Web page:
Chicago Bears Vs. New York Jets: Rex Ryan's Team Is A Big Loud Riddle

The Chicago Bears don't get a lot of time celebrate their NFC North championship. With a short week before the New York Jets come to town and the number two seed in the playoffs still on the line, it's back to business for the Bears. And the Jets are a hard team to read.

They say everything is bigger in Texas. I don't know if that's true, but one thing no one around the NFL will disagree with is this: everything's louder in New York. That's true of the city, it's true of their sports fans, and it's definitely true of the head coach of the New York Jets, Rex Ryan.

Rex Ryan has a boisterous personality, he's loud, brash, and full of swagger. His love of smash-mouth football was learned at the feet of his father, Buddy Ryan, the architect of the 85 Bears '46' defense and a tough guy in his own right. His strengths as a head coach may be inherited from his father, but so is his most glaring weakness.

Rex Ryan is going to go for it.

Ryan and his Jets don't believe in subtlety; they come at you with a street-fighter mentality. There's not a lot of subtlety in their playbook, and given the choice of going over you or around you, they'll always pick the former. It's a good attitude to bring to a football team, if you're really tough enough to back it up.

But are the Jets really that good?

Their record suggests that they are, as do their wins against the New England Patriots and Pittsburgh Steelers. But in their last three games, they've only mustered a total of 31 points. And after losing to the Jets early in the season, the Pats destroyed them 45-3, in their last meeting.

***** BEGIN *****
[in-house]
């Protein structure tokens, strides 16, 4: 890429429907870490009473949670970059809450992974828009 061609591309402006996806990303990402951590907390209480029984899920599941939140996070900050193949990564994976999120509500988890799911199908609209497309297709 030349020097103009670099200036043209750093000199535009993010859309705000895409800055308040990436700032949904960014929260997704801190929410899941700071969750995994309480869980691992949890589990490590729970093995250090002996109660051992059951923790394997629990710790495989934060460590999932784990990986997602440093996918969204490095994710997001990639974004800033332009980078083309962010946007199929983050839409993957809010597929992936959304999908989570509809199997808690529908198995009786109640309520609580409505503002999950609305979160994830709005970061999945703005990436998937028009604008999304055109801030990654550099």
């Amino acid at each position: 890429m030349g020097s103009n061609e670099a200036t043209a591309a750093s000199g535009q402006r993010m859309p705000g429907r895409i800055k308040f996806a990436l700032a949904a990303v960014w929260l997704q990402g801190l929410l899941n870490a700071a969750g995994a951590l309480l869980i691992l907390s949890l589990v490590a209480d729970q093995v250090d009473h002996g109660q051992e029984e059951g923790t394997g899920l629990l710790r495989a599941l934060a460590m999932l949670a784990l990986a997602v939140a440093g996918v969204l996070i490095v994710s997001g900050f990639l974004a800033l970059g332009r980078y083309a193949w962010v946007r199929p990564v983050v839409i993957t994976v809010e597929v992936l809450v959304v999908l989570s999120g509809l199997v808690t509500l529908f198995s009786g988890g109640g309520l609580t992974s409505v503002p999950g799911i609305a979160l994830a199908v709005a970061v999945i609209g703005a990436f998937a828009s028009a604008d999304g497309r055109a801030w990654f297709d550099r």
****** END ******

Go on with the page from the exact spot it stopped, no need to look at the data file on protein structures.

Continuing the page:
The Jets are gliding into town on the momentum of their 22-17 victory over the Steelers, convinced they're back in the drivers seat. But it would be more accurate to say they survived the Steelers. They almost let that game slip away in the final seconds, giving Ben Roethlisberger a couple of chances to complete a pass in the end zone.

The Chicago Bears are similar to the Jets, at least on paper. The records are the same, the defensive philosophies both are predicated on daring you to beat them.

The main difference is that the Bears, like their head coach Lovie Smith, don't talk a lot about it. They just do it.

This should be a great game, a real down-and-dirty battle. Both of these teams have something to play for; the Bears want that first round bye, and the Jets need to keep winning just to get in the playoffs.

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